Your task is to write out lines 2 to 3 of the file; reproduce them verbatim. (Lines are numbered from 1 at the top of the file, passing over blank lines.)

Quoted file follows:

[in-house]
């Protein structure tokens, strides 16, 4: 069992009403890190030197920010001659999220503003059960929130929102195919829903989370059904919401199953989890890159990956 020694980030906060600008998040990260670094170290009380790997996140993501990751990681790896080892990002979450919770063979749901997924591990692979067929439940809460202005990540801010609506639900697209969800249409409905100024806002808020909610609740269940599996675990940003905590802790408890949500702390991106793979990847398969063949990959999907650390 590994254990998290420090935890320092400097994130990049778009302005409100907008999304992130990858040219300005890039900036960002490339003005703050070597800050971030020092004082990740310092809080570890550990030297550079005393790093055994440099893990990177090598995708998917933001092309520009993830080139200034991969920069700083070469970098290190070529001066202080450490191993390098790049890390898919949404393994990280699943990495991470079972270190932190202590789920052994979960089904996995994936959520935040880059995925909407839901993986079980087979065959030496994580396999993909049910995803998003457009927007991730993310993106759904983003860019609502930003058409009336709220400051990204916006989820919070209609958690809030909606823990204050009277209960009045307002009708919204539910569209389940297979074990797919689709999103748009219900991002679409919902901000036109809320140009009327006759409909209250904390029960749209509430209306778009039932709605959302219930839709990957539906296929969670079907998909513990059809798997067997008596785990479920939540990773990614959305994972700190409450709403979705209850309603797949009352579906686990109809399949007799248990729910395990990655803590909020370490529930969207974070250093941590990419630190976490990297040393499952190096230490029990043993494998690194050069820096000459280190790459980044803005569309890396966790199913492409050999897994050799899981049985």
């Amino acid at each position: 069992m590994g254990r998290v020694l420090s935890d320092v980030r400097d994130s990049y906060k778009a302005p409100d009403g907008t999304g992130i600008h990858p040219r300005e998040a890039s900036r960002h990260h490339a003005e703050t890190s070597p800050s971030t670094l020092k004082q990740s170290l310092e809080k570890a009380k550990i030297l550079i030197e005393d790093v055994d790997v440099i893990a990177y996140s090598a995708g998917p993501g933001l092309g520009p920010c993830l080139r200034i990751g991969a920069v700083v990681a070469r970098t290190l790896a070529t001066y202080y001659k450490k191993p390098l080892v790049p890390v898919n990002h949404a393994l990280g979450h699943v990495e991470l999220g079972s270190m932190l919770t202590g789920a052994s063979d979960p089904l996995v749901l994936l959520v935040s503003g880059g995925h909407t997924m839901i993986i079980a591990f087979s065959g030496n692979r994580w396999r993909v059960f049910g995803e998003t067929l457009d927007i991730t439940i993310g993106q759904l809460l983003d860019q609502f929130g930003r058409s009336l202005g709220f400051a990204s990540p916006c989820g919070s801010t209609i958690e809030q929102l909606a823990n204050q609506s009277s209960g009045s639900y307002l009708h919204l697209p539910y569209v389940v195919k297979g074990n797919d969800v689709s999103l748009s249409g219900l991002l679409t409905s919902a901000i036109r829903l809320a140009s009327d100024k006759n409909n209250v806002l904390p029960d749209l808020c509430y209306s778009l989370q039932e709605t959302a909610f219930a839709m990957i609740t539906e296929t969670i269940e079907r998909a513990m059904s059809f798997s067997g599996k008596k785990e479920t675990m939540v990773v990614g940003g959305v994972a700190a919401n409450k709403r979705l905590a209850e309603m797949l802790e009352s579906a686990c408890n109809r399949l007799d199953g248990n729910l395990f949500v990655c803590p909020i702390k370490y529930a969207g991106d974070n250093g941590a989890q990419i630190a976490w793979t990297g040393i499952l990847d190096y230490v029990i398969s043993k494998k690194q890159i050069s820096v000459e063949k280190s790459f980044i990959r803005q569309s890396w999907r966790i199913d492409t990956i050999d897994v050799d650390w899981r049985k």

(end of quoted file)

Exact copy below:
């Protein structure tokens, strides 16, 4: 069992009403890190030197920010001659999220503003059960929130929102195919829903989370059904919401199953989890890159990956 020694980030906060600008998040990260670094170290009380790997996140993501990751990681790896080892990002979450919770063979749901997924591990692979067929439940809460202005990540801010609506639900697209969800249409409905100024806002808020909610609740269940599996675990940003905590802790408890949500702390991106793979990847398969063949990959999907650390 590994254990998290420090935890320092400097994130990049778009302005409100907008999304992130990858040219300005890039900036960002490339003005703050070597800050971030020092004082990740310092809080570890550990030297550079005393790093055994440099893990990177090598995708998917933001092309520009993830080139200034991969920069700083070469970098290190070529001066202080450490191993390098790049890390898919949404393994990280699943990495991470079972270190932190202590789920052994979960089904996995994936959520935040880059995925909407839901993986079980087979065959030496994580396999993909049910995803998003457009927007991730993310993106759904983003860019609502930003058409009336709220400051990204916006989820919070209609958690809030909606823990204050009277209960009045307002009708919204539910569209389940297979074990797919689709999103748009219900991002679409919902901000036109809320140009009327006759409909209250904390029960749209509430209306778009039932709605959302219930839709990957539906296929969670079907998909513990059809798997067997008596785990479920939540990773990614959305994972700190409450709403979705209850309603797949009352579906686990109809399949007799248990729910395990990655803590909020370490529930969207974070250093941590990419630190976490990297040393499952190096230490029990043993494998690194050069820096000459280190790459980044803005569309890396966790199913492409050999897994050799899981049985």
């Amino acid at each position: 069992m590994g254990r998290v020694l420090s935890d320092v980030r400097d994130s990049y906060k778009a302005p409100d009403g907008t999304g992130i600008h990858p040219r300005e998040a890039s900036r960002h990260h490339a003005e703050t890190s070597p800050s971030t670094l020092k004082q990740s170290l310092e809080k570890a009380k550990i030297l550079i030197e005393d790093v055994d790997v440099i893990a990177y996140s090598a995708g998917p993501g933001l092309g520009p920010c993830l080139r200034i990751g991969a920069v700083v990681a070469r970098t290190l790896a070529t001066y202080y001659k450490k191993p390098l080892v790049p890390v898919n990002h949404a393994l990280g979450h699943v990495e991470l999220g079972s270190m932190l919770t202590g789920a052994s063979d979960p089904l996995v749901l994936l959520v935040s503003g880059g995925h909407t997924m839901i993986i079980a591990f087979s065959g030496n692979r994580w396999r993909v059960f049910g995803e998003t067929l457009d927007i991730t439940i993310g993106q759904l809460l983003d860019q609502f929130g930003r058409s009336l202005g709220f400051a990204s990540p916006c989820g919070s801010t209609i958690e809030q929102l909606a823990n204050q609506s009277s209960g009045s639900y307002l009708h919204l697209p539910y569209v389940v195919k297979g074990n797919d969800v689709s999103l748009s249409g219900l991002l679409t409905s919902a901000i036109r829903l809320a140009s009327d100024k006759n409909n209250v806002l904390p029960d749209l808020c509430y209306s778009l989370q039932e709605t959302a909610f219930a839709m990957i609740t539906e296929t969670i269940e079907r998909a513990m059904s059809f798997s067997g599996k008596k785990e479920t675990m939540v990773v990614g940003g959305v994972a700190a919401n409450k709403r979705l905590a209850e309603m797949l802790e009352s579906a686990c408890n109809r399949l007799d199953g248990n729910l395990f949500v990655c803590p909020i702390k370490y529930a969207g991106d974070n250093g941590a989890q990419i630190a976490w793979t990297g040393i499952l990847d190096y230490v029990i398969s043993k494998k690194q890159i050069s820096v000459e063949k280190s790459f980044i990959r803005q569309s890396w999907r966790i199913d492409t990956i050999d897994v050799d650390w899981r049985k």